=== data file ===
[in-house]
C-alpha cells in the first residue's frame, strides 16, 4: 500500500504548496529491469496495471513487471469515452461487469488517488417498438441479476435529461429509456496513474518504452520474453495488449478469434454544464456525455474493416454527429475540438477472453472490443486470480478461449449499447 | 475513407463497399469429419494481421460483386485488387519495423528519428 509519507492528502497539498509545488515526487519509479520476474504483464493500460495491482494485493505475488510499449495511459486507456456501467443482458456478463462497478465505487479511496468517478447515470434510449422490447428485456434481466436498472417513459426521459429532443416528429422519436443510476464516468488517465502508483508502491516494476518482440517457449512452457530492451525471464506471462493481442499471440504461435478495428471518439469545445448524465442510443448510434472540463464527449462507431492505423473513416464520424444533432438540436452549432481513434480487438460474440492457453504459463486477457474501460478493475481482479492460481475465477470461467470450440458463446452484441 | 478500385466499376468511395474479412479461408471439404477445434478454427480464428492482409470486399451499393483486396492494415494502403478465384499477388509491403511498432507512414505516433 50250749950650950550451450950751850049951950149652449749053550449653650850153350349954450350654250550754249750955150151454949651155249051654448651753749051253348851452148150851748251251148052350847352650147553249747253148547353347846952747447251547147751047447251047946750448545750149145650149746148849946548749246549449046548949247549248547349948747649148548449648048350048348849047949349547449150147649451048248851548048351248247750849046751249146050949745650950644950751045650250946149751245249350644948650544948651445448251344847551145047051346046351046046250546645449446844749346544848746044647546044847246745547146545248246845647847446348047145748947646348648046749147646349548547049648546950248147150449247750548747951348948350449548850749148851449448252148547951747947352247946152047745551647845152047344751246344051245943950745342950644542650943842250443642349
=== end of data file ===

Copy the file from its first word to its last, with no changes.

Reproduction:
[in-house]
C-alpha cells in the first residue's frame, strides 16, 4: 500500500504548496529491469496495471513487471469515452461487469488517488417498438441479476435529461429509456496513474518504452520474453495488449478469434454544464456525455474493416454527429475540438477472453472490443486470480478461449449499447 | 475513407463497399469429419494481421460483386485488387519495423528519428 509519507492528502497539498509545488515526487519509479520476474504483464493500460495491482494485493505475488510499449495511459486507456456501467443482458456478463462497478465505487479511496468517478447515470434510449422490447428485456434481466436498472417513459426521459429532443416528429422519436443510476464516468488517465502508483508502491516494476518482440517457449512452457530492451525471464506471462493481442499471440504461435478495428471518439469545445448524465442510443448510434472540463464527449462507431492505423473513416464520424444533432438540436452549432481513434480487438460474440492457453504459463486477457474501460478493475481482479492460481475465477470461467470450440458463446452484441 | 478500385466499376468511395474479412479461408471439404477445434478454427480464428492482409470486399451499393483486396492494415494502403478465384499477388509491403511498432507512414505516433 50250749950650950550451450950751850049951950149652449749053550449653650850153350349954450350654250550754249750955150151454949651155249051654448651753749051253348851452148150851748251251148052350847352650147553249747253148547353347846952747447251547147751047447251047946750448545750149145650149746148849946548749246549449046548949247549248547349948747649148548449648048350048348849047949349547449150147649451048248851548048351248247750849046751249146050949745650950644950751045650250946149751245249350644948650544948651445448251344847551145047051346046351046046250546645449446844749346544848746044647546044847246745547146545248246845647847446348047145748947646348648046749147646349548547049648546950248147150449247750548747951348948350449548850749148851449448252148547951747947352247946152047745551647845152047344751246344051245943950745342950644542650943842250443642349